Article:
Date Published: January 30, 2017
Publisher: Public Library of Science
Author(s): Venustiano Soancatl Aguilar, Jasper J. van de Gronde, Claudine J. C. Lamoth, Mike van Diest, Natasha M. Maurits, Jos B. T. M. Roerdink, Jeffrey M Haddad.
Unintentional injuries are among the ten leading causes of death in older adults; falls cause 60% of these deaths. Despite their effectiveness to improve balance and reduce the risk of falls, balance training programs have several drawbacks in practice, such as lack of engaging elements, boring exercises, and the effort and cost of travelling, ultimately resulting in low adherence. Exergames, that is, digital games controlled by body movements, have been proposed as an alternative to improve balance. One of the main challenges for exergames is to automatically quantify balance during game-play in order to adapt the game difficulty according to the skills of the player. Here we perform a multidimensional exploratory data analysis, using visualization techniques, to find useful measures for quantifying balance in real-time. First, we visualize exergaming data, derived from 400 force plate recordings of 40 participants from 20 to 79 years and 10 trials per participant, as heat maps and violin plots to get quick insight into the nature of the data. Second, we extract known and new features from the data, such as instantaneous speed, measures of dispersion, turbulence measures derived from speed, and curvature values. Finally, we analyze and visualize these features using several visualizations such as a heat map, overlapping violin plots, a parallel coordinate plot, a projection of the two first principal components, and a scatter plot matrix. Our visualizations and findings suggest that heat maps and violin plots can provide quick insight and directions for further data exploration. The most promising measures to quantify balance in real-time are speed, curvature and a turbulence measure, because these measures show age-related changes in balance performance. The next step is to apply the present techniques to data of whole body movements as recorded by devices such as Kinect.
Incidence of falls commonly cause serious injuries and loss of independence among the older population. In fact, 20–35% of people more than 65 years old fall each year; this number increases to 32–42% for people over 70 years old . Approximately 20–30% of those people will experience a lack of mobility and independence, thus increasing the risk of death [2, 3]. Furthermore, unintentional injuries are among the ten leading causes of death in older adults and falls cause 60% of these deaths . Although there are many factors that contribute to falls, poor balance is one of the major risk factors for falling due to the natural age-related decline of sensory and neuromuscular control mechanisms that result in impaired postural control . Balance training programs can improve balance ability, thereby reducing the risk of falls and injuries . However, such programs have not been as successful as expected because of several drawbacks, like lack of motivating elements, the effort and cost of travelling, or boring exercises, ultimately resulting in low adherence [7, 8].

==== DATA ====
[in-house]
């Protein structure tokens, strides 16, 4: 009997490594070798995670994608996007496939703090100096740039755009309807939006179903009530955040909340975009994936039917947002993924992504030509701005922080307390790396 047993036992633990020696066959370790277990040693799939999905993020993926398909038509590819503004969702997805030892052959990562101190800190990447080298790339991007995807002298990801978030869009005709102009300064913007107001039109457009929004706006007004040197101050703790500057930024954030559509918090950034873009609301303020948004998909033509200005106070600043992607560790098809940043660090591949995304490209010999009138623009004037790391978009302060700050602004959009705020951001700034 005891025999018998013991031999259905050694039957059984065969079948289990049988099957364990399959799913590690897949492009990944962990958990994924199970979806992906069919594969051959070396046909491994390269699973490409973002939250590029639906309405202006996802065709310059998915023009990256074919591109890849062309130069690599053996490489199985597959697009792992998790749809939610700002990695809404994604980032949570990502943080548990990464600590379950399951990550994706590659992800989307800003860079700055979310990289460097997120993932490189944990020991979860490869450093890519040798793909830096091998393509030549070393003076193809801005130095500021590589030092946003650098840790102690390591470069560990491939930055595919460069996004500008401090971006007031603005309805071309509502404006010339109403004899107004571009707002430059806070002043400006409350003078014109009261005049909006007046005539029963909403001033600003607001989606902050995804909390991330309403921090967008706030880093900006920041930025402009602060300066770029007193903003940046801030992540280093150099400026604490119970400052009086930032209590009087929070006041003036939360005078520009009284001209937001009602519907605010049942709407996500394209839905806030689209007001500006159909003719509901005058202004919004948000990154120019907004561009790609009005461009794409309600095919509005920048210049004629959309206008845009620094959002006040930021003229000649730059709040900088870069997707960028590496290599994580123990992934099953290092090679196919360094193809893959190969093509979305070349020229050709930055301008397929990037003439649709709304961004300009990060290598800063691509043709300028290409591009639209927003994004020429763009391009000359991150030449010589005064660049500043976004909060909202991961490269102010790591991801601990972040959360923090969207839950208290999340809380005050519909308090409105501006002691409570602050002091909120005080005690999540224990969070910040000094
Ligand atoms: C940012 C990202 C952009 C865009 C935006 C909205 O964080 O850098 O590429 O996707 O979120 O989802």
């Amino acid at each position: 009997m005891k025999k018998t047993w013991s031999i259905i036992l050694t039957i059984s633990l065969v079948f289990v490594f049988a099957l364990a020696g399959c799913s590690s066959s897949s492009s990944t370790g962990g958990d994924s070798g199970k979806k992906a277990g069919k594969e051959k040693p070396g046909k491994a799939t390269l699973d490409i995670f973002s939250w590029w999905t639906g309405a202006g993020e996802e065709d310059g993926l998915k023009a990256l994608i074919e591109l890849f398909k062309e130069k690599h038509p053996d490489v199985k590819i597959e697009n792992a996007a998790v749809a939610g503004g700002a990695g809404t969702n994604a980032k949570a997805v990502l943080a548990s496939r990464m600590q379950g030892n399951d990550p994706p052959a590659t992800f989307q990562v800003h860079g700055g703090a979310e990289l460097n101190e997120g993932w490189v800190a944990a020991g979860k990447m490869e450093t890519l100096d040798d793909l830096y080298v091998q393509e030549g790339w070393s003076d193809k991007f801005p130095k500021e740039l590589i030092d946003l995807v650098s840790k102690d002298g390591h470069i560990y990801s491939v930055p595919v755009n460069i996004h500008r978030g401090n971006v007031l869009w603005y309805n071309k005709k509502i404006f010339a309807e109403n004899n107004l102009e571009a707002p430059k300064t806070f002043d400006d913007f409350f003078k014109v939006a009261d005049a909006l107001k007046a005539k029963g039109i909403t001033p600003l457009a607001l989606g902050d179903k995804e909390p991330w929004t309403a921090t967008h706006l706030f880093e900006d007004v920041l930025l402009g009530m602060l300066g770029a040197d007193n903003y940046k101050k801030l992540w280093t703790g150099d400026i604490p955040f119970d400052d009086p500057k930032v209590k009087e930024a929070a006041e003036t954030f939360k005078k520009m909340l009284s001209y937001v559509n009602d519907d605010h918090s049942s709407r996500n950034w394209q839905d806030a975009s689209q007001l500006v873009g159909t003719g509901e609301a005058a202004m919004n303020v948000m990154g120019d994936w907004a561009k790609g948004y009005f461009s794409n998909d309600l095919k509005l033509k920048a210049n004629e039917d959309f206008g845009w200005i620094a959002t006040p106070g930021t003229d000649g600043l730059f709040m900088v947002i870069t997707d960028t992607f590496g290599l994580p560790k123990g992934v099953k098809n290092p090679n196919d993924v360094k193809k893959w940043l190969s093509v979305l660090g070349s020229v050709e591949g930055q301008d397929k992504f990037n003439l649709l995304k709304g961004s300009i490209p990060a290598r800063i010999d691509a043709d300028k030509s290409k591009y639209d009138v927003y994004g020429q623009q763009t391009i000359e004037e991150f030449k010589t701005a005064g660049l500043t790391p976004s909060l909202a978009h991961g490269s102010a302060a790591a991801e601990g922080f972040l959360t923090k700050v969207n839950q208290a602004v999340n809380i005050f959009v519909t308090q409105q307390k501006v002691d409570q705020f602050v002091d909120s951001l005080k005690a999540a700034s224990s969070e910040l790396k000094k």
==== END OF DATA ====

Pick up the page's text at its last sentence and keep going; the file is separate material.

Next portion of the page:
For this study we used the data collected in the context of the project Exergaming for balance training of older adults at home [34, 35] of the research center SPRINT of the University Medical Center Groningen (UMCG). In this research center a custom-made ice-skating exergame has been developed for unsupervised training of balance of older adults. Additional information about the exergame and SPRINT can be found in .
The main goal of this study was to perform a visual data exploration to find measures that can quantify balance continuously during exergaming. In the absence of a gold standard, we considered a measure to be valuable if it showed time-dependent changes in postural control, and differences between older and younger participants in particular. Our visualizations show that κ, Speed and I′ are the most promising measures because (a) they show differences between older and younger participants, (b) their pairwise scatter plots show clusters of younger and older participants, and (c) they can be estimated during game play and they can be used to provide immediate and appropriate feedback.
Here we have shown how visualization can be used as a way to explore multivariate movement data of young and older adults recorded during exergaming. The properties of heat maps and violin plots can be used to gain quick insight and directions for further exploration. Parallel coordinates, projections, and scatter plot matrices can reveal clusters, patterns, and relationships hidden in the data. Moreover, the creation of such visualizations is straightforward because they are commonly implemented in standard software for statistical analysis.